• ❏ Production Services

  • ❏ Contract Manufacturing

  • ❏ Shop Floor

  • ❏ Logistics

Sales And Aftersales

  • ❏ Import, NSC

  • ❏ Dealership

  • ❏ Financial Services

  • ❏ Insurance

  • ❏ Claims Settlement

Other Industry
(please enter)

Employees at Location: Overall *

0
1-10
11-100
101-1.000
1.001-5.000
More than 5.000

Employees at Location: IT *

0
1-10
11-25
26-50
More than 50

Employees at Location: IT Security *

0
Part Time
1-5
6-25
More than 25

Employees at Location: Location Security *

0
Part Time
1-3
4-10
More than 10

Certifications for this Location

ISO 27001
Other (please enter)
ISAE 3402
SOC2

Note

Please note:

Regarding the “Industry”: Select to the best of your knowledge. There is no right or wrong when selecting from the options above. If you can’t find an option that matches your type of business, just enter the appropriate option under “Other”.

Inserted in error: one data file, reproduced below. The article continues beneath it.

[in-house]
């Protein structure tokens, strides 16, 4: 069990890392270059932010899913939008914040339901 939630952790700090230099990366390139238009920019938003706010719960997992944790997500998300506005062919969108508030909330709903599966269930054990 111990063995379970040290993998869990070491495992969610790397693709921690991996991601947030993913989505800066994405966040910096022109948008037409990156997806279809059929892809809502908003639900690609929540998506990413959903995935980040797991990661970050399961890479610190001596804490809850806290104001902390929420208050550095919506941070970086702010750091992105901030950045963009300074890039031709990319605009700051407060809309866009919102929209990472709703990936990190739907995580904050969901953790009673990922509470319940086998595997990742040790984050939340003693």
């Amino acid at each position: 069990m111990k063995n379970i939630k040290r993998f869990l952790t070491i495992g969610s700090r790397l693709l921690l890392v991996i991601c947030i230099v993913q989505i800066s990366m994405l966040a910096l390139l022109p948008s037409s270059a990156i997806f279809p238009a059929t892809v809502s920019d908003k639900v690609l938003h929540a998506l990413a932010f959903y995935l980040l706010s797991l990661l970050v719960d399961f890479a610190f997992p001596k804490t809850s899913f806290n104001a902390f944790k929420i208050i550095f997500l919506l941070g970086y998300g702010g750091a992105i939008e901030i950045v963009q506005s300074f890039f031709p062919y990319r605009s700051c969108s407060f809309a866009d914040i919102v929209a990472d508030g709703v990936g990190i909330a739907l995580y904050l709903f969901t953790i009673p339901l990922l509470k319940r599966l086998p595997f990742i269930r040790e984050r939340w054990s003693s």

For each location you have to specify a “location name”. The purpose of the location name is to make it easier to refer to the location when you assign them to an assessment scope.

We recommend assigning location names based on the following pattern:

Pattern:

[Geographical reference]

Example:

for the fictitious company “ACME”

  • Frankfurt
    (for a location in the German city Frankfurt)

4.3.2.6. Scope name

For each scope, you have to specify a “scope name”. The main purpose of the scope name is to make it easy for you to identify a scope in the overview list of scopes in the ENX portal. You should assign a name that is helpful to the reader and your colleagues. For external communication, you should use the Scope ID.

You can specify any name you want. But you shouldn’t assign the same scope name for more than one scope.

When you later want to renew your TISAX assessment, you need to create a new scope (possibly identical to the current scope). We therefore recommend adding the year of the assessment to the scope name.

We recommend assigning scope names based on the following pattern:

Pattern:

[Geographical or functional reference] [Year of the assessment]

Examples:

for the fictional company “ACME”

  • 2024
    (without geographical reference if your company has just one location)

  • Frankfurt 2024
    (for a scope with several locations in the German city of Frankfurt)